Development Picks Up The Pace In AbbotsfordThe Age, Simon Johanson - Published June 2015
Another slice of industrial Abbotsford will be converted to inner-city apartments following Pace Development Group's purchase of a former Johnston Street warehouse.
The mid-tier developer, best known for its projects south of the Yarra River, is set to submit plans for a 180-unit project at 247-259 Johnston Street in Abbotsford.
Pace paid $13 million in April for the historic St Crispin House, which over time has been variously used by a shoe leather supplier, machine tool firm and other businesses.
The site was sold by agents Lemon Baxter and CBRE.
The red brick St Crispin building, just east of Victoria Park railway station, sits at the centre of a large block, which includes adjoining structures on either side and stretches back to Stafford Street.
The once industrially-focused Johnston Street is undergoing major rejuvenation.
Nearby, Martin Strode's SMA Projects has submitted plans for a 10-storey building at 239-249 Johnston Street that includes room for a ground-floor supermarket and liquor outlet with 158 apartments above.
Further along towards the city, another developer last week bid $5.5 million for a block at 140-142 Johnston Street on the corner with 1-3 Chapel Street in Fitzroy.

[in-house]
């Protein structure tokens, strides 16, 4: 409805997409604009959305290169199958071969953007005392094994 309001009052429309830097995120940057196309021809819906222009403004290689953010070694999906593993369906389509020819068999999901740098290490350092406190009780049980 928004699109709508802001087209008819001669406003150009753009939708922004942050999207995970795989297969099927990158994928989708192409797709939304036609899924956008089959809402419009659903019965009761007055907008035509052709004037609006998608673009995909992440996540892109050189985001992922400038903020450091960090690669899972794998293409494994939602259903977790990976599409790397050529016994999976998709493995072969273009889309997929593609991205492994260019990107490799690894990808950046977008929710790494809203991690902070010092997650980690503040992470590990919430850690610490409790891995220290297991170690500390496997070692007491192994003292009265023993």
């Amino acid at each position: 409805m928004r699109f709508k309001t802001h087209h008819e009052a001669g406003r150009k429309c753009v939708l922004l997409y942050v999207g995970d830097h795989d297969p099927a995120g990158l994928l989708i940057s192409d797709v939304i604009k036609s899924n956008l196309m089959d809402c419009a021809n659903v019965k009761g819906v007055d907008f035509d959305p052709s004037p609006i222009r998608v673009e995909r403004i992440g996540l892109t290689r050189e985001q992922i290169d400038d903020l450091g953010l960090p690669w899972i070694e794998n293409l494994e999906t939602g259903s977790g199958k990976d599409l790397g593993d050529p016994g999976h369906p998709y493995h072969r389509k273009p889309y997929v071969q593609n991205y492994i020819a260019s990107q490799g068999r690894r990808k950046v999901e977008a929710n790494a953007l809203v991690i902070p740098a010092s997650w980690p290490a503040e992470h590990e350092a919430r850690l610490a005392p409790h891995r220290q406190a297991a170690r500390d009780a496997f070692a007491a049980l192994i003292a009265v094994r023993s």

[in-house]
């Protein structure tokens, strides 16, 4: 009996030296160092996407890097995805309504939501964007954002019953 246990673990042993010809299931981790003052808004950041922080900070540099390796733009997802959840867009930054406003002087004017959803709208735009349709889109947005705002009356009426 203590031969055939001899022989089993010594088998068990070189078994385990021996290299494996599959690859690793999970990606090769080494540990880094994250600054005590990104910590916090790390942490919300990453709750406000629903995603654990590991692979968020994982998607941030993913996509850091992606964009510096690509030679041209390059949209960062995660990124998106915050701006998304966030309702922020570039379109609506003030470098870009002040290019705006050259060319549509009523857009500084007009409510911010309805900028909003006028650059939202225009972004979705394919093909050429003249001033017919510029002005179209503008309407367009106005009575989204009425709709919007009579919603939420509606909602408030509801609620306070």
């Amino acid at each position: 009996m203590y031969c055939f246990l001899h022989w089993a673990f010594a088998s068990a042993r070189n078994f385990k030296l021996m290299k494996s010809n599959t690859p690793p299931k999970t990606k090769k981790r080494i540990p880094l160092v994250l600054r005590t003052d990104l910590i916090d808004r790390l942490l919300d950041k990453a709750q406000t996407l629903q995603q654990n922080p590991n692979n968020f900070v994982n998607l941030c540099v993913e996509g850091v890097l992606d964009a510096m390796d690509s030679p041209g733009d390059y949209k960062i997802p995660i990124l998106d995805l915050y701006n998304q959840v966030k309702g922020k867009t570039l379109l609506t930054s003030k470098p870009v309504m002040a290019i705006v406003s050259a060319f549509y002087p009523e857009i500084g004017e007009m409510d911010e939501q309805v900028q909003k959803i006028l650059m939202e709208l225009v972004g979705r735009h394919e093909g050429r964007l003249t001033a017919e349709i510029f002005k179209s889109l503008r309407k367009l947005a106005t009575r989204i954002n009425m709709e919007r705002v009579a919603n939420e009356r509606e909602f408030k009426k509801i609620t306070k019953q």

Teska Carson's Michael Taylor said that property attracted 80 pre-auction inquiries and six bidders before being knocked down for $6500 a square metre for the 850-square-metre site.
Pace founder, director and former BRW Young Rich Lister Shane Wilkinson said the group's $100 million-plus Abbotsford development follows its first foray north of the Yarra River in which it snapped up the former Smith Family headquarters in Collingwood.
Plans for the Smith Family site will go before Victoria's planning tribunal after the City of Yarra failed to make a decision on the group's proposed 12-storey, 101-unit development.
Pace has since submitted revised plans for 87 apartments, he said.
Mr Wilkinson said a significant rise in land prices as a result of heated competition between offshore and local developers was restricting development opportunities.
"The biggest issue confronting me every day is trying to find the right block of land. Given the purchase price of land, you've got to throw most feasibilities in the bin," he said.
Competition was also changing bank lending habits, he said.
Most were now lending to developers on a 15 per cent return on a project rather than the 20 per cent they required three years, a result of a more competitive market, Mr Wilkinson said.
Pace has two projects underway in Mentone, one in Windsor and the striking Lego-like 17-level Icon building at the St Kilda Junction.
Last month it launched the high-end 181 Fitzroy Street complex in St Kilda opposite Albert Park Lake, where at least half of the 160 apartments pre-sold before the official listing.